According to final estimates, the World Cup in Brazil is supposed to have cost as much as $15 billion. Brazilian politicians greatly underestimated the cost of stadium and infrastructure construction and cost overruns resulted in billions added to the initial estimates.
$2 billion was spent on running the games, but that cost was borne entirely by FIFA with no use of public funds. FIFA covers the running cost of the games from TV and sponsorship deals. The running costs, although high, still resulted in a significant windfall for FIFA to the tune of $4 billion.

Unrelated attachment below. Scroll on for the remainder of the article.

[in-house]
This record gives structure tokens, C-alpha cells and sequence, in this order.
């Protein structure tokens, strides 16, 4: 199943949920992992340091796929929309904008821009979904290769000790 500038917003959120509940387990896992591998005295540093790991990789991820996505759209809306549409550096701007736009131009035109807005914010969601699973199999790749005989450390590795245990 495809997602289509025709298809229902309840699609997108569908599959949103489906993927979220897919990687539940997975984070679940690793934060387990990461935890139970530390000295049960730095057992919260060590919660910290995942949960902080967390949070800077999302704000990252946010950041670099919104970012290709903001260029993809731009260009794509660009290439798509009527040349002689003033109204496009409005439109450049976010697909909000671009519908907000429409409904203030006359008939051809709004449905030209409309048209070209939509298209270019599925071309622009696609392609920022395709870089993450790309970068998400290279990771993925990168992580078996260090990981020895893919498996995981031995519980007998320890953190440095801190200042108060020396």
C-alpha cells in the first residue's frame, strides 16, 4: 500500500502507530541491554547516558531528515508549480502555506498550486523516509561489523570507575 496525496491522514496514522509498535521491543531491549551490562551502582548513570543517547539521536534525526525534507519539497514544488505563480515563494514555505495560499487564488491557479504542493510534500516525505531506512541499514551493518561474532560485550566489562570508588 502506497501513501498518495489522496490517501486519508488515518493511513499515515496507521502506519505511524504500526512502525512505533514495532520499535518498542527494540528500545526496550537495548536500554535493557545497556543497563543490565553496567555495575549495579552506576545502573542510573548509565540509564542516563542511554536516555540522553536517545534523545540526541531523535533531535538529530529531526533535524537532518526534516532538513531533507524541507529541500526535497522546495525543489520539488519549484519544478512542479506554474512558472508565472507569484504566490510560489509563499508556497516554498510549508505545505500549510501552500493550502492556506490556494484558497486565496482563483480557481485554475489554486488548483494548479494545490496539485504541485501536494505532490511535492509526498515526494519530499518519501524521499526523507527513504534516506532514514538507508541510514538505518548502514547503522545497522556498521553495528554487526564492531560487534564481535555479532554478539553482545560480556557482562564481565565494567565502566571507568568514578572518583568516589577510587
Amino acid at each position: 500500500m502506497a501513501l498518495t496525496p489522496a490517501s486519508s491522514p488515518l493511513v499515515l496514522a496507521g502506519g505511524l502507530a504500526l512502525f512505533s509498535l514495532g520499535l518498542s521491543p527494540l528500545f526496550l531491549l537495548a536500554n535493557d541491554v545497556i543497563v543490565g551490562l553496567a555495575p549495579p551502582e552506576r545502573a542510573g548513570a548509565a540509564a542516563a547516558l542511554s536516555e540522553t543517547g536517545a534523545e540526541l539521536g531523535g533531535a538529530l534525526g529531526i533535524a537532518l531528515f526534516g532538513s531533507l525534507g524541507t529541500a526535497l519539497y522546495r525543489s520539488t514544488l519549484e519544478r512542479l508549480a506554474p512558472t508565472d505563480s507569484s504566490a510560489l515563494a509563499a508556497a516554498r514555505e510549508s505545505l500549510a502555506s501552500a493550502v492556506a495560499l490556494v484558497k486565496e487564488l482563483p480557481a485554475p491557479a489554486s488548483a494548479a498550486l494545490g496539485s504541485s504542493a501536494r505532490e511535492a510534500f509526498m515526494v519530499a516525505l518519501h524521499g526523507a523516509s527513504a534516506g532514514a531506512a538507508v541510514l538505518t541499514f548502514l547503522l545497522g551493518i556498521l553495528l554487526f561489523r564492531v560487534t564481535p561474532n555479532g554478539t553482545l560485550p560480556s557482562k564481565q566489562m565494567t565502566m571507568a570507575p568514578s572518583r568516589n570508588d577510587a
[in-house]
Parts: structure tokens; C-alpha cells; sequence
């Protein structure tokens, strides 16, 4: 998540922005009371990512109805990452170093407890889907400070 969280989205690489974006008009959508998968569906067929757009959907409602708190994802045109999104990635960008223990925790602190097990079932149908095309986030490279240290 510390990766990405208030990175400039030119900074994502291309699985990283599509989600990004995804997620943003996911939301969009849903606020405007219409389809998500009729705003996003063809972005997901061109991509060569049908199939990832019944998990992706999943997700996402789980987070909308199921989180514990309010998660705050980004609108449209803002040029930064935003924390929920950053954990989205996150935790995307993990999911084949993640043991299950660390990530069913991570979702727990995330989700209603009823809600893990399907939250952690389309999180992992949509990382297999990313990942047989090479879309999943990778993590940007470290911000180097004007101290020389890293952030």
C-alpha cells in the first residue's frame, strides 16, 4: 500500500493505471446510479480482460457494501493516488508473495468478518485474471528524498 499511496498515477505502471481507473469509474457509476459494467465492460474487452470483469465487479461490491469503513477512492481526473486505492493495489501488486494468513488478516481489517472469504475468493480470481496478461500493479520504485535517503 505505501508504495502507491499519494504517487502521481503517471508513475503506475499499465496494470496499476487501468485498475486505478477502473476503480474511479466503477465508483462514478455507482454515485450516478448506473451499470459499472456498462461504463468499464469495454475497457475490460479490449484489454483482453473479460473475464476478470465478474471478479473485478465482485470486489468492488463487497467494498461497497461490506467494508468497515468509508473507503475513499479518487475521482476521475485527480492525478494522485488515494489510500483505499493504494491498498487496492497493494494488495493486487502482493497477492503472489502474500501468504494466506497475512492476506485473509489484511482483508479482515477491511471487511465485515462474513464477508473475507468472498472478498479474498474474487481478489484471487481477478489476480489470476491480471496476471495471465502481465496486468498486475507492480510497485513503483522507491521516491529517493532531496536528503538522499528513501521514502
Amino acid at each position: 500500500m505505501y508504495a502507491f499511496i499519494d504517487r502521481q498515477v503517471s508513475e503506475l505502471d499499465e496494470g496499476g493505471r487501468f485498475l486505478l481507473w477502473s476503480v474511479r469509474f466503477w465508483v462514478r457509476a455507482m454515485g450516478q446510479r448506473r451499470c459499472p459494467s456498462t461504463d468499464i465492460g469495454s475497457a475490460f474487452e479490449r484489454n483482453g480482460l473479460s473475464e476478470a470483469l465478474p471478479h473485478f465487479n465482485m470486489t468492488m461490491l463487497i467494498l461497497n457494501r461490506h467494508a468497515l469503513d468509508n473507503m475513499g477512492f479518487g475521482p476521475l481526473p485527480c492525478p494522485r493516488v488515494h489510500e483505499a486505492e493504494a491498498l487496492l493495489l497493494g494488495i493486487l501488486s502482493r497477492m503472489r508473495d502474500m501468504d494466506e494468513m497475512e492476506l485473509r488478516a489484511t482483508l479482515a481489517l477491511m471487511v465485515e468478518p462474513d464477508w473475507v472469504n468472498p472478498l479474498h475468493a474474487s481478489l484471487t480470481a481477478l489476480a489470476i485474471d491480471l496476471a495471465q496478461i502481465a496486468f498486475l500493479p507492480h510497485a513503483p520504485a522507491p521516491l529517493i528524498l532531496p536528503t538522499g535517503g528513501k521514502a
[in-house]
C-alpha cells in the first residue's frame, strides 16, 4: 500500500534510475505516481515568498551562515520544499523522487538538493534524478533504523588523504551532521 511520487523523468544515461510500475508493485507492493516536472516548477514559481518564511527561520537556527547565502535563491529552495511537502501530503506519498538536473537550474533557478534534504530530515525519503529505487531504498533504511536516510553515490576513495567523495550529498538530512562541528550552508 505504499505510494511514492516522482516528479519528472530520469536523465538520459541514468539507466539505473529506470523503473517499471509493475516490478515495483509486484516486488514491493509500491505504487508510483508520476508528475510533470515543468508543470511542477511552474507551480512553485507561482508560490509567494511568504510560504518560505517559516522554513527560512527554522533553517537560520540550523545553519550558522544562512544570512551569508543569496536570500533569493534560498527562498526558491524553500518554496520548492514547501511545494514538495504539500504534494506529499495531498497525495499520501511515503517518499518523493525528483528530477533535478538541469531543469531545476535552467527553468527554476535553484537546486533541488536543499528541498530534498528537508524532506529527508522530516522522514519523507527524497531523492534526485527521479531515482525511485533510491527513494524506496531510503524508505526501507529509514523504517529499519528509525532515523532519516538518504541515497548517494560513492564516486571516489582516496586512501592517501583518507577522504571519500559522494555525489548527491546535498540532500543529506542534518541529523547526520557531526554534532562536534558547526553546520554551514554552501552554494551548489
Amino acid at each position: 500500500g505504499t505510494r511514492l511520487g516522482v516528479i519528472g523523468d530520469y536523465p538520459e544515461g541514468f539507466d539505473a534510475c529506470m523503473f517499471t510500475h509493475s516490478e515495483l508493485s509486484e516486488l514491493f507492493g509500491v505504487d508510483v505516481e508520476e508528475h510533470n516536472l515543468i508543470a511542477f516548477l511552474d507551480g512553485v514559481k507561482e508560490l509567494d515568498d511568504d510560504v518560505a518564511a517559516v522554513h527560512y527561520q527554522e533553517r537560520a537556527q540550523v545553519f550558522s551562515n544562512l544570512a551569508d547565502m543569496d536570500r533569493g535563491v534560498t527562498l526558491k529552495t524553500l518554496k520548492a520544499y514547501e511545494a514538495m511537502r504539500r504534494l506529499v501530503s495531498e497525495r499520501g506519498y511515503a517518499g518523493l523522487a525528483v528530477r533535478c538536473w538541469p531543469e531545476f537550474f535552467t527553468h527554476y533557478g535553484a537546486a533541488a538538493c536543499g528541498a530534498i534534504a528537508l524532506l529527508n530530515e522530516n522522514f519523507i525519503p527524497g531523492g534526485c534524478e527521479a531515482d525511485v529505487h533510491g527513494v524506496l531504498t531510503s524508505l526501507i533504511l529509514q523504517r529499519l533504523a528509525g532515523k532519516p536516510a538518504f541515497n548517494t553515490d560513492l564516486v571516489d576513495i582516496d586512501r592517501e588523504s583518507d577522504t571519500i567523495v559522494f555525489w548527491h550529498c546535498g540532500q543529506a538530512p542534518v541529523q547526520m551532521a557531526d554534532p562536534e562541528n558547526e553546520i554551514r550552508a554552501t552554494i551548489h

As part of a program in giving back to cities that hosted the games, FIFA will give $100 million to grassroots soccer development in Brazil. There was some criticism of the costs of the games levelled at FIFA. FIFA’s response:
“Our commitment (is) to be in Brazil after the World Cup, not to leave, as some media said — I mean (comments like) ‘FIFA is coming to Brazil taking the money out of Brazil and run away from Brazil right after the final’. It is not true.
“FIFA is committed to develop and support football wherever we organize our events.”
At least four of the stadiums built for the games will not be used again. In order to maintain the buildings, the stadiums are hosting weddings and children’s functions to raise funds. Some of the buildings also featured in the Rio Olympics.
The spending for the games will be audited by KPMG, but ultimately the responsibility for the games falls to the Brazilian Federation.